Mr Tohti himself had long expected this day to come. In the video interview below, conducted in November 2009, he talks of being prepared for a long term in prison, or even a death sentence. “That just might be the price our people have to pay,” he says. “Though I may have to go, perhaps that will draw more attention to the plight of our people. People will think more about it and perhaps more people will know about me.” [Source]

The interview is conducted by Tibetan writer , of whom Ilham Tohti has been described as a Uyghur counterpart. She highlighted the sacrifices he had already made for his advocacy, which included giving up meat and his car because of financial hardship.

Woeser: A few years ago you were one of the wealthiest Uyghurs in Beijing, but now it’s said you’re one of the poorest. That’s such a dramatic rise and fall for a person to go through, both financially, but also politically and in terms of your safety. Now that you’re in such a precarious situation, what do you make of it all?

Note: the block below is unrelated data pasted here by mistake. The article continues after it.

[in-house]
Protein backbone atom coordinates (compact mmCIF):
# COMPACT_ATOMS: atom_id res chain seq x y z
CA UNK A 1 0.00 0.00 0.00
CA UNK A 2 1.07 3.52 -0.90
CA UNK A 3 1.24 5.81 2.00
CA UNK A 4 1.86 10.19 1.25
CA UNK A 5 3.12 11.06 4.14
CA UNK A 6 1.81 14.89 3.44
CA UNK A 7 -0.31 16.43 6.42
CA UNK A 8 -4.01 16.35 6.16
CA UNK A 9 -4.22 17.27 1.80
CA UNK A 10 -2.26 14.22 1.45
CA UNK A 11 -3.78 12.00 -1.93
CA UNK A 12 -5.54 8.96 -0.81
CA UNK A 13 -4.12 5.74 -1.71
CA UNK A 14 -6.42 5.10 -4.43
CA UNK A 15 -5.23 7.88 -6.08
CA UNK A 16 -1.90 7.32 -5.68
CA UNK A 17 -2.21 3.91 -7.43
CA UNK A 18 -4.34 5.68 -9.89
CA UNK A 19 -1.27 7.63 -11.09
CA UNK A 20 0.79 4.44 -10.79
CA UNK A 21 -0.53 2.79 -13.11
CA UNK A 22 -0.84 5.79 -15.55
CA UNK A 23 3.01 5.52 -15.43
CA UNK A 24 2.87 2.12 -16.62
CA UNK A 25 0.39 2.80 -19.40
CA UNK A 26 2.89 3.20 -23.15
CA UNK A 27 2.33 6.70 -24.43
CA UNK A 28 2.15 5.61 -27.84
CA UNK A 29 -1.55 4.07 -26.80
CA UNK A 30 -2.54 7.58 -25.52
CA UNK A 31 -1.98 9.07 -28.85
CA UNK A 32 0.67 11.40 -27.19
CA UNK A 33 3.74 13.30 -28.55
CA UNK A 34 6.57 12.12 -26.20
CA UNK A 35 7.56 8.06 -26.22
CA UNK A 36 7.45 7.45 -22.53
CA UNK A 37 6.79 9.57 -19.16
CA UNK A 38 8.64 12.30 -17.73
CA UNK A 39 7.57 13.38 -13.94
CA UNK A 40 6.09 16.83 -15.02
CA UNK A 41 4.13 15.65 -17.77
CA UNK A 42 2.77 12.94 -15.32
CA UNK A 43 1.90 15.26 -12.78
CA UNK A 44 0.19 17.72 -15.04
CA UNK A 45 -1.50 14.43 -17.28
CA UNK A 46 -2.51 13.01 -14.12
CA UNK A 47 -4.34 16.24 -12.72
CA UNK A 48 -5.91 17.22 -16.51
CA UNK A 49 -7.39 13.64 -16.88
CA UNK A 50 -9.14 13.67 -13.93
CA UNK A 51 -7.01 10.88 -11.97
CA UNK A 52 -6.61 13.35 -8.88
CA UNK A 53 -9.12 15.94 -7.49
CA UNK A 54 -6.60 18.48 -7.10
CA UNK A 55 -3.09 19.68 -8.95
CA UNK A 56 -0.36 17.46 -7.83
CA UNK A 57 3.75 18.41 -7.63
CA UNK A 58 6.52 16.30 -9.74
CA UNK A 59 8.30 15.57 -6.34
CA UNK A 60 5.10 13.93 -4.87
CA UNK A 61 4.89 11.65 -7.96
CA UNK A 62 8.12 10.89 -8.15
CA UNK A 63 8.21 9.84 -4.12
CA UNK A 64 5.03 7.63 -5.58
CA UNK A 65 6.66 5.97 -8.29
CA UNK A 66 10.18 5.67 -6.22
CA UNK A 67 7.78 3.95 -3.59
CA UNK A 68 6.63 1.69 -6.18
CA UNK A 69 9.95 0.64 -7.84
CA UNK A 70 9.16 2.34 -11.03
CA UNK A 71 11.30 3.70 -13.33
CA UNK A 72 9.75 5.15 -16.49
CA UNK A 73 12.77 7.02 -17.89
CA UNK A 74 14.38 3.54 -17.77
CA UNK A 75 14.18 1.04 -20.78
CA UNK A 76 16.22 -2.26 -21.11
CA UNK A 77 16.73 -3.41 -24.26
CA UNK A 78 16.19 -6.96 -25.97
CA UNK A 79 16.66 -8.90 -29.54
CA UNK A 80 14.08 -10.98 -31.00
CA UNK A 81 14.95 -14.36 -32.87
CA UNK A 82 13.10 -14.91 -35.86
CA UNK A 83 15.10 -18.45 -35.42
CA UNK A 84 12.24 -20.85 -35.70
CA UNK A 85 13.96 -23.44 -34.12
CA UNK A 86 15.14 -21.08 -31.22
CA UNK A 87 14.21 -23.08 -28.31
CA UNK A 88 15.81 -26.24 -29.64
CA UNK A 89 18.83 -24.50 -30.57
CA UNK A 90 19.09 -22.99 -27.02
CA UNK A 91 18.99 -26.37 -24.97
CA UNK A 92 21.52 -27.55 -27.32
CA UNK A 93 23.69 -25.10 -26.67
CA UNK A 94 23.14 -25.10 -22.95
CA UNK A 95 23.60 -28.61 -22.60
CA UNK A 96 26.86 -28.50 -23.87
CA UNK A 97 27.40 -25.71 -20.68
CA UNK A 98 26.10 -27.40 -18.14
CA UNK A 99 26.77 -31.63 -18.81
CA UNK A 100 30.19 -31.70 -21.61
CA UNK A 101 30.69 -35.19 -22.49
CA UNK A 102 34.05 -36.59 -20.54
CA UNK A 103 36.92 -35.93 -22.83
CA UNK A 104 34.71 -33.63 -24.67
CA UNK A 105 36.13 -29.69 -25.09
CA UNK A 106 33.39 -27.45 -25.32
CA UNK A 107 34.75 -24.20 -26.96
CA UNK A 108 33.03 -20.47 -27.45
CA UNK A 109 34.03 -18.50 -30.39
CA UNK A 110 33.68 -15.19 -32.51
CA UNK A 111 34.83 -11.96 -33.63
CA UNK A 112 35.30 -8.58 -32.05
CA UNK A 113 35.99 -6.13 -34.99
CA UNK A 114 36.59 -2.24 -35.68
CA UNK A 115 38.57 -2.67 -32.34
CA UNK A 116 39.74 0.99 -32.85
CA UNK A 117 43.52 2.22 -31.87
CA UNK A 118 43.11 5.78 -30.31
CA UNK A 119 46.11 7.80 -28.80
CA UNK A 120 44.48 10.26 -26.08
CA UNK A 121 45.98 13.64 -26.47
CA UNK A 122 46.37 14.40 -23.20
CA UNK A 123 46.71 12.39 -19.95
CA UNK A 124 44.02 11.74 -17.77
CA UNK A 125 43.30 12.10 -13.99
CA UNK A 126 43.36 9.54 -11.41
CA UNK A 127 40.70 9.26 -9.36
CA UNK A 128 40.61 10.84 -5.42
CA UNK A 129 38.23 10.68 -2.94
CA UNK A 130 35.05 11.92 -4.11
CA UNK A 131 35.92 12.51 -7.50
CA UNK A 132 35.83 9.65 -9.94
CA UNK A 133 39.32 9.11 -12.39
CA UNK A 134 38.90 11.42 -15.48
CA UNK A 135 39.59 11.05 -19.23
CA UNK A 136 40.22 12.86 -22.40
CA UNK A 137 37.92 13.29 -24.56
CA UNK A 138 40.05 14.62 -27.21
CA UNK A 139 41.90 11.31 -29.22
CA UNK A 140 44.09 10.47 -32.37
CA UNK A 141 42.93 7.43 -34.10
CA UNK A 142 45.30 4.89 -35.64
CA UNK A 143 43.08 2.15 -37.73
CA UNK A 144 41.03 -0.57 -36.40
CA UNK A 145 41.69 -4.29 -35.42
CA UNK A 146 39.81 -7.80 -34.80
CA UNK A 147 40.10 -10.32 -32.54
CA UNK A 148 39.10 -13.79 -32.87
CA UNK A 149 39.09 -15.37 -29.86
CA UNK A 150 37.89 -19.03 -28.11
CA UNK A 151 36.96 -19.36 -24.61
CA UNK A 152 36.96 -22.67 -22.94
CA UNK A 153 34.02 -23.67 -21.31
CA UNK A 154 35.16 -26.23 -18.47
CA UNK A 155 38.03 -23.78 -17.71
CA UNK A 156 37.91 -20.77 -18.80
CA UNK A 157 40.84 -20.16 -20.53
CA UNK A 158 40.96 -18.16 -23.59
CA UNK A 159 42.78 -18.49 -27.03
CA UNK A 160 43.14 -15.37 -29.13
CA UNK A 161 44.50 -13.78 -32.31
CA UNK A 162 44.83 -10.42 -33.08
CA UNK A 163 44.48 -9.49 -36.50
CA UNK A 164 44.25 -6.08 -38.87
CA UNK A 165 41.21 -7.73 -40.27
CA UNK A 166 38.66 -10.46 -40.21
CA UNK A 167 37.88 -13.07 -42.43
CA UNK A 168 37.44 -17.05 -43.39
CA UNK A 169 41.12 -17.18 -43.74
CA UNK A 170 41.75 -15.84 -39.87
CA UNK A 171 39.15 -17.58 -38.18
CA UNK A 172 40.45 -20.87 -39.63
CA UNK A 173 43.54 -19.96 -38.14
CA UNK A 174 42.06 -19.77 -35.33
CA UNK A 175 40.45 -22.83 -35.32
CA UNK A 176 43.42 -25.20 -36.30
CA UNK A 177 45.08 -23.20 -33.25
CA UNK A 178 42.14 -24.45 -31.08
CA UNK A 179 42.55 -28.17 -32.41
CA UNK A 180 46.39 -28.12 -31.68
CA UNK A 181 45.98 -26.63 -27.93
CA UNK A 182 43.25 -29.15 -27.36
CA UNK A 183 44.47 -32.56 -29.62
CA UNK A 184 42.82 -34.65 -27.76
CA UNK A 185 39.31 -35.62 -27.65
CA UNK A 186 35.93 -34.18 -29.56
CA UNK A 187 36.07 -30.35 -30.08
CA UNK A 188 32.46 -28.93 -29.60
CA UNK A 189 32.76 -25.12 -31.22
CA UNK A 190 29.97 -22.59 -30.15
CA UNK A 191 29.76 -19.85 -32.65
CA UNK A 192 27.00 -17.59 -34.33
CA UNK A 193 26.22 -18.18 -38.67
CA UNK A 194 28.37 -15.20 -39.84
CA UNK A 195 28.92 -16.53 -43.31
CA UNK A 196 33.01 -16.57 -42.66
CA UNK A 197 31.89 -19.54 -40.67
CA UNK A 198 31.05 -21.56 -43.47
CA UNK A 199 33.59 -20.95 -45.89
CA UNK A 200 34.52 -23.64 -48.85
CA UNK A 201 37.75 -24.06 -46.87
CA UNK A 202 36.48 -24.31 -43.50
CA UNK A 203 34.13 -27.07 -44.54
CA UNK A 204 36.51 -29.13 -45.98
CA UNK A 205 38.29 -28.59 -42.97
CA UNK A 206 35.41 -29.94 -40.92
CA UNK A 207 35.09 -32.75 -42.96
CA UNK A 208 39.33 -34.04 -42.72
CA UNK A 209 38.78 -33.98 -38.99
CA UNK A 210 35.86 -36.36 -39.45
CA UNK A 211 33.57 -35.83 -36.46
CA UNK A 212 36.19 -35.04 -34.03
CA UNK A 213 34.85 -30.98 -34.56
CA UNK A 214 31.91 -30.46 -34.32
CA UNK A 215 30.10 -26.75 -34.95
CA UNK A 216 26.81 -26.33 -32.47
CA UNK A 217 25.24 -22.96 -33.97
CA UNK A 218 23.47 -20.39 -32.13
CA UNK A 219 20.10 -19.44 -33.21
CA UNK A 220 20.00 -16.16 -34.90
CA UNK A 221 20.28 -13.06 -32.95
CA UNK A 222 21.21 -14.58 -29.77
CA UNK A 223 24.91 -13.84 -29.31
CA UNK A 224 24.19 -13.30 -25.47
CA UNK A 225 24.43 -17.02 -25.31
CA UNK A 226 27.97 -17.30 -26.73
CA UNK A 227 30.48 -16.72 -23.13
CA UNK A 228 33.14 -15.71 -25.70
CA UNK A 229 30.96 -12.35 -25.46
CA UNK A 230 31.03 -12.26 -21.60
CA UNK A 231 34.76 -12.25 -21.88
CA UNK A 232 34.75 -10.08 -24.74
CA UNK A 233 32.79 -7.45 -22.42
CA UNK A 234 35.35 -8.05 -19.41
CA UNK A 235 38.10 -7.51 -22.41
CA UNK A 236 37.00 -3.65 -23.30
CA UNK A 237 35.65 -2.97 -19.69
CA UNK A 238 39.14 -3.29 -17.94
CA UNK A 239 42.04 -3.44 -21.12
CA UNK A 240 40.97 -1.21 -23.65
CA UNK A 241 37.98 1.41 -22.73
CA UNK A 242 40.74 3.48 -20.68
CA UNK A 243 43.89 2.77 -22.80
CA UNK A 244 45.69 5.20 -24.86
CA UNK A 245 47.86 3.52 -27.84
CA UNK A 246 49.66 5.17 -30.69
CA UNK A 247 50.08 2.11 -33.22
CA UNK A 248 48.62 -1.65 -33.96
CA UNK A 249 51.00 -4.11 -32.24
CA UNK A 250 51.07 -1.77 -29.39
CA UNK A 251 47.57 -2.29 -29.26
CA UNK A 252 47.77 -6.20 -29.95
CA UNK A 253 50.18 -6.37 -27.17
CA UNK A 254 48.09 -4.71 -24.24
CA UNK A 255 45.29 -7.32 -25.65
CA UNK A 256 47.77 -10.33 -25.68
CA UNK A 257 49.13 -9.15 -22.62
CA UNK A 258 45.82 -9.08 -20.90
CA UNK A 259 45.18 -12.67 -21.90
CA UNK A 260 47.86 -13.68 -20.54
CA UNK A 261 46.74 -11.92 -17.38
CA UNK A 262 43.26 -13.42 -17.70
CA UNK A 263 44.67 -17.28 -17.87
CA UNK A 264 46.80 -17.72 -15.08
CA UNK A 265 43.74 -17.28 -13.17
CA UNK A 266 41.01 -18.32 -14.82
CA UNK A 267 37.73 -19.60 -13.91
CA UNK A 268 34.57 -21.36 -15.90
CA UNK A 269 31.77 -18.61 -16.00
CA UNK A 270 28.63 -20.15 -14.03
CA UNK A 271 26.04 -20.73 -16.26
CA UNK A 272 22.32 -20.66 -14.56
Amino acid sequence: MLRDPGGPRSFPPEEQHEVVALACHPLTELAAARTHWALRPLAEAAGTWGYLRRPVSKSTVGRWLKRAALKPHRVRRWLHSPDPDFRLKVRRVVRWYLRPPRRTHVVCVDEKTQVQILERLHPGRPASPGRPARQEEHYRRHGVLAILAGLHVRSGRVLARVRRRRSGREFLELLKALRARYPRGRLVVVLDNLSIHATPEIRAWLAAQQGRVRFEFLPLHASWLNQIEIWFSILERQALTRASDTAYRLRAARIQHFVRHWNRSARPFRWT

Ilham Tohti: I think these problems just need to be faced. As you well know, if you’re that sort of person, with ideals like that, you can easily imagine … [the consequences]. But initially, I didn’t give so much thought to it. I knew at the outset I’d face certain setbacks, maybe even being put in jail for 10 or 20 years. I thought, I can handle that, I’ve always been prepared for that.

[…] Whatever the government decides to do, I’m ready. We already lost our money when they froze our accounts. […]

[…] I think for a nationality there comes a point, and in this country with the way things are, where you can go to jail for what you say, for running a website, for just speaking the truth … which for me would be an honor. As I’ve said before, to trade my humble life to call for freedom … gladly, I’d be proud to do it. [Source]